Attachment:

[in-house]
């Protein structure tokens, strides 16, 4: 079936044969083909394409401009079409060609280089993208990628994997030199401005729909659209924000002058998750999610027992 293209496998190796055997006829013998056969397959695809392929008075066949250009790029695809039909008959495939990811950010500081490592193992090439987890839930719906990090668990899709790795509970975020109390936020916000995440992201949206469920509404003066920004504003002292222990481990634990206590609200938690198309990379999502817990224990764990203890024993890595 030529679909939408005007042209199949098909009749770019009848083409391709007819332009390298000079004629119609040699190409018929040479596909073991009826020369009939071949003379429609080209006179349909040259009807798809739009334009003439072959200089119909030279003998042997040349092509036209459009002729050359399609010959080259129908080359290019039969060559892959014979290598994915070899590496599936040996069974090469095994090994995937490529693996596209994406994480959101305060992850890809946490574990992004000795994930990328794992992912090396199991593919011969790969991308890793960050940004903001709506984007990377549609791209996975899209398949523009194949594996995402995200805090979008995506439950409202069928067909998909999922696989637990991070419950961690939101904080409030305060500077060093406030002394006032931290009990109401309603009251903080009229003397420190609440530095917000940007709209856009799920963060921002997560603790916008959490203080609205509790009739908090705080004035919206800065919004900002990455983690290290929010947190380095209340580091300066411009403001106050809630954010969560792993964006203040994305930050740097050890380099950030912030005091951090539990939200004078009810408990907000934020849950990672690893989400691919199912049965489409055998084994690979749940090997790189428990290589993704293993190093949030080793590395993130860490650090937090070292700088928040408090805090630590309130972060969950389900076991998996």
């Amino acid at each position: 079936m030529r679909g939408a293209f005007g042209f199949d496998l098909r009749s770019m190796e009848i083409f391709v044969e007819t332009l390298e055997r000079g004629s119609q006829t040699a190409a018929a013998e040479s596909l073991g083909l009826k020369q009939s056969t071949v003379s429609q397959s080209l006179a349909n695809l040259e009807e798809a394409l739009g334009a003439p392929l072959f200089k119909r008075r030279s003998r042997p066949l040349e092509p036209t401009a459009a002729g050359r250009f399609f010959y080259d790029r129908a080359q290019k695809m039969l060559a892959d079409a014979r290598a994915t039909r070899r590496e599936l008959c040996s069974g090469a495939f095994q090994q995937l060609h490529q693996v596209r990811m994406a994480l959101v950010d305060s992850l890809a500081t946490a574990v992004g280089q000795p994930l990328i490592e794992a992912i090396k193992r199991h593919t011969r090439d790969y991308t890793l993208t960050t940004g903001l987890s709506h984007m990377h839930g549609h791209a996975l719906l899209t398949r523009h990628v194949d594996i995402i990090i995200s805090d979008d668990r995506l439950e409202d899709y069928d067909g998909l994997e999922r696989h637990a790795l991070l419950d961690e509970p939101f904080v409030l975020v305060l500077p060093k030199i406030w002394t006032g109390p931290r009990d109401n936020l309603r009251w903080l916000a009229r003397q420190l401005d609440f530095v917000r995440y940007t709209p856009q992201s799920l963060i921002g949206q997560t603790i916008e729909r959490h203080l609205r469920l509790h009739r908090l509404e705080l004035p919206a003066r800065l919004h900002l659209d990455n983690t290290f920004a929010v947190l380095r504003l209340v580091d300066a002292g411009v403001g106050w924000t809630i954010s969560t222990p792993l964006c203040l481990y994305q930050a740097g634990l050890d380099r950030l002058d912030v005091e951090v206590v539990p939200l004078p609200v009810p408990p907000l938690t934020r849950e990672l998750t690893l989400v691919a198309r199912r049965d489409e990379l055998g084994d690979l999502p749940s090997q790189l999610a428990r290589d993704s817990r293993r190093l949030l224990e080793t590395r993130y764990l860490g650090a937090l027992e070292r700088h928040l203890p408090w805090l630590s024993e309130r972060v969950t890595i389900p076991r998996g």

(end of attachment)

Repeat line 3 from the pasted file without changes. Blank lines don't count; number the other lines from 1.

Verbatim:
């Amino acid at each position: 079936m030529r679909g939408a293209f005007g042209f199949d496998l098909r009749s770019m190796e009848i083409f391709v044969e007819t332009l390298e055997r000079g004629s119609q006829t040699a190409a018929a013998e040479s596909l073991g083909l009826k020369q009939s056969t071949v003379s429609q397959s080209l006179a349909n695809l040259e009807e798809a394409l739009g334009a003439p392929l072959f200089k119909r008075r030279s003998r042997p066949l040349e092509p036209t401009a459009a002729g050359r250009f399609f010959y080259d790029r129908a080359q290019k695809m039969l060559a892959d079409a014979r290598a994915t039909r070899r590496e599936l008959c040996s069974g090469a495939f095994q090994q995937l060609h490529q693996v596209r990811m994406a994480l959101v950010d305060s992850l890809a500081t946490a574990v992004g280089q000795p994930l990328i490592e794992a992912i090396k193992r199991h593919t011969r090439d790969y991308t890793l993208t960050t940004g903001l987890s709506h984007m990377h839930g549609h791209a996975l719906l899209t398949r523009h990628v194949d594996i995402i990090i995200s805090d979008d668990r995506l439950e409202d899709y069928d067909g998909l994997e999922r696989h637990a790795l991070l419950d961690e509970p939101f904080v409030l975020v305060l500077p060093k030199i406030w002394t006032g109390p931290r009990d109401n936020l309603r009251w903080l916000a009229r003397q420190l401005d609440f530095v917000r995440y940007t709209p856009q992201s799920l963060i921002g949206q997560t603790i916008e729909r959490h203080l609205r469920l509790h009739r908090l509404e705080l004035p919206a003066r800065l919004h900002l659209d990455n983690t290290f920004a929010v947190l380095r504003l209340v580091d300066a002292g411009v403001g106050w924000t809630i954010s969560t222990p792993l964006c203040l481990y994305q930050a740097g634990l050890d380099r950030l002058d912030v005091e951090v206590v539990p939200l004078p609200v009810p408990p907000l938690t934020r849950e990672l998750t690893l989400v691919a198309r199912r049965d489409e990379l055998g084994d690979l999502p749940s090997q790189l999610a428990r290589d993704s817990r293993r190093l949030l224990e080793t590395r993130y764990l860490g650090a937090l027992e070292r700088h928040l203890p408090w805090l630590s024993e309130r972060v969950t890595i389900p076991r998996g």